"It has so much to offer to a real variety of people."
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To visit the Understanding Evolution Web site, go to understandingevolution.org. For the Understanding Science Web site, go to understandingscience.org.

The American Association for the Advancement of Science (AAAS) is the world's largest general scientific society, and publisher of the journal, Science (www.sciencemag.org) as well as Science Translational Medicine (www.sciencetranslationalmedicine.org) and Science Signaling (www.sciencesignaling.org). AAAS was founded in 1848, and includes some 262 affiliated societies and academies of science, serving 10 million individuals. Science has the largest paid circulation of any peer-reviewed general science journal in the world, with an estimated total readership of 1 million. The non-profit AAAS (www.aaas.org) is open to all and fulfills its mission to "advance science and serve society" through initiatives in science policy; international programs; science education; and more. For the latest research news, log onto EurekAlert!, www.eurekalert.org, the premier science-news Web site, a service of AAAS.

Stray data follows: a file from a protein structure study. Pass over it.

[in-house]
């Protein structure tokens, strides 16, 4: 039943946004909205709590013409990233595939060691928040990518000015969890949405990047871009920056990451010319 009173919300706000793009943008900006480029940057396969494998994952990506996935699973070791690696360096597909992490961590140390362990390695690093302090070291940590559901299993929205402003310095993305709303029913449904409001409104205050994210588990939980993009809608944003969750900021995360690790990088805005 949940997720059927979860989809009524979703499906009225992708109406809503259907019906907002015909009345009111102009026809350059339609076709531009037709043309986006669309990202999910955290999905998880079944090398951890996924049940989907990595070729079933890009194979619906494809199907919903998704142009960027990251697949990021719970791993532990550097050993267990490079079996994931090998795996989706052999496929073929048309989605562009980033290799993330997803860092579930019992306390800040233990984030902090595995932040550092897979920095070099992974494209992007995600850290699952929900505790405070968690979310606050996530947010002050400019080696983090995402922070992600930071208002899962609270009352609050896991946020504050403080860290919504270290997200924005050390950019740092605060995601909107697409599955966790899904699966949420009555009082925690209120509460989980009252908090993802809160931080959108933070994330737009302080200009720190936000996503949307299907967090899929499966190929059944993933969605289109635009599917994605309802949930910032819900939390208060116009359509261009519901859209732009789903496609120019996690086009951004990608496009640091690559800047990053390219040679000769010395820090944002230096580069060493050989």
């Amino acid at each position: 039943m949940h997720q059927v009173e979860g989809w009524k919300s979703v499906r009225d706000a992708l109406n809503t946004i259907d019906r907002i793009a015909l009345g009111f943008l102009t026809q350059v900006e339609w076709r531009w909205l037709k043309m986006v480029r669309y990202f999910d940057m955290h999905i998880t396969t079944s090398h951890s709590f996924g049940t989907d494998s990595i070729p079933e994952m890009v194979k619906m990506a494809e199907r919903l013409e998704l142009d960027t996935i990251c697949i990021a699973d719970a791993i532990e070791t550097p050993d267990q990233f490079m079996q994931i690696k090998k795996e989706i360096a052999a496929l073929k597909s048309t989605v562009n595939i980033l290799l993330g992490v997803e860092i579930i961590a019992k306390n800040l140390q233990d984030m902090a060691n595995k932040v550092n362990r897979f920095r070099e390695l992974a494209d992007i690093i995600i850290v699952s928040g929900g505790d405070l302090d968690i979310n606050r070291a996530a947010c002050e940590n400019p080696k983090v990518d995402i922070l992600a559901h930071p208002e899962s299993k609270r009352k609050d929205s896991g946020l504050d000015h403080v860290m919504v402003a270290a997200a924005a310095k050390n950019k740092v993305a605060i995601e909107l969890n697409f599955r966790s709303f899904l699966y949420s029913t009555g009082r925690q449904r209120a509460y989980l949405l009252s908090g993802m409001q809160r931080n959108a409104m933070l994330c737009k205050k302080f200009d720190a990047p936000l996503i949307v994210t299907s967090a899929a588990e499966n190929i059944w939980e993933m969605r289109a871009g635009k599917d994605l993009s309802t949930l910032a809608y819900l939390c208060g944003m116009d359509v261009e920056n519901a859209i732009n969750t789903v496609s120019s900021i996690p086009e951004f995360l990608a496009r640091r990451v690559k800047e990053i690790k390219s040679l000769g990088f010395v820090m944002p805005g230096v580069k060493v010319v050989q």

American Association for the Advancement of Science